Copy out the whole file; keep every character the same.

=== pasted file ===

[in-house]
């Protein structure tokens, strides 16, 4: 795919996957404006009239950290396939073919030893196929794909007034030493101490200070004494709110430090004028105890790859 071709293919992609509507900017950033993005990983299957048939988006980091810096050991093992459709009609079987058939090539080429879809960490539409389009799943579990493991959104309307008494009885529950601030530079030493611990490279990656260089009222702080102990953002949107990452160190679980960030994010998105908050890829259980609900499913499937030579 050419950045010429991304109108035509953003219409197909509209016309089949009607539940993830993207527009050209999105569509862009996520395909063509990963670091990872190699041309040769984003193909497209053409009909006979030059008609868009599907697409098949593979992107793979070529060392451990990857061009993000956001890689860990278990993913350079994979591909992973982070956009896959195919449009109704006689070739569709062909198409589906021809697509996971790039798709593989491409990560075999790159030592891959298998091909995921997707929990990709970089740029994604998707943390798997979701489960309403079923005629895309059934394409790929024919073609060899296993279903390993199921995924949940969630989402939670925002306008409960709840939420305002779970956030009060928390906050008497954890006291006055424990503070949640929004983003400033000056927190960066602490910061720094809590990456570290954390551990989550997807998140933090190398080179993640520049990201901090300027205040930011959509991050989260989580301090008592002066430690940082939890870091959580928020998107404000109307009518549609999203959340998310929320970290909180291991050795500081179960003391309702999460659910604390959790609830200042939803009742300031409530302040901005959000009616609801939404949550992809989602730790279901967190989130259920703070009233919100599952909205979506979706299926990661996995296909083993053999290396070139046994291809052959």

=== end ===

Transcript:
[in-house]
């Protein structure tokens, strides 16, 4: 795919996957404006009239950290396939073919030893196929794909007034030493101490200070004494709110430090004028105890790859 071709293919992609509507900017950033993005990983299957048939988006980091810096050991093992459709009609079987058939090539080429879809960490539409389009799943579990493991959104309307008494009885529950601030530079030493611990490279990656260089009222702080102990953002949107990452160190679980960030994010998105908050890829259980609900499913499937030579 050419950045010429991304109108035509953003219409197909509209016309089949009607539940993830993207527009050209999105569509862009996520395909063509990963670091990872190699041309040769984003193909497209053409009909006979030059008609868009599907697409098949593979992107793979070529060392451990990857061009993000956001890689860990278990993913350079994979591909992973982070956009896959195919449009109704006689070739569709062909198409589906021809697509996971790039798709593989491409990560075999790159030592891959298998091909995921997707929990990709970089740029994604998707943390798997979701489960309403079923005629895309059934394409790929024919073609060899296993279903390993199921995924949940969630989402939670925002306008409960709840939420305002779970956030009060928390906050008497954890006291006055424990503070949640929004983003400033000056927190960066602490910061720094809590990456570290954390551990989550997807998140933090190398080179993640520049990201901090300027205040930011959509991050989260989580301090008592002066430690940082939890870091959580928020998107404000109307009518549609999203959340998310929320970290909180291991050795500081179960003391309702999460659910604390959790609830200042939803009742300031409530302040901005959000009616609801939404949550992809989602730790279901967190989130259920703070009233919100599952909205979506979706299926990661996995296909083993053999290396070139046994291809052959």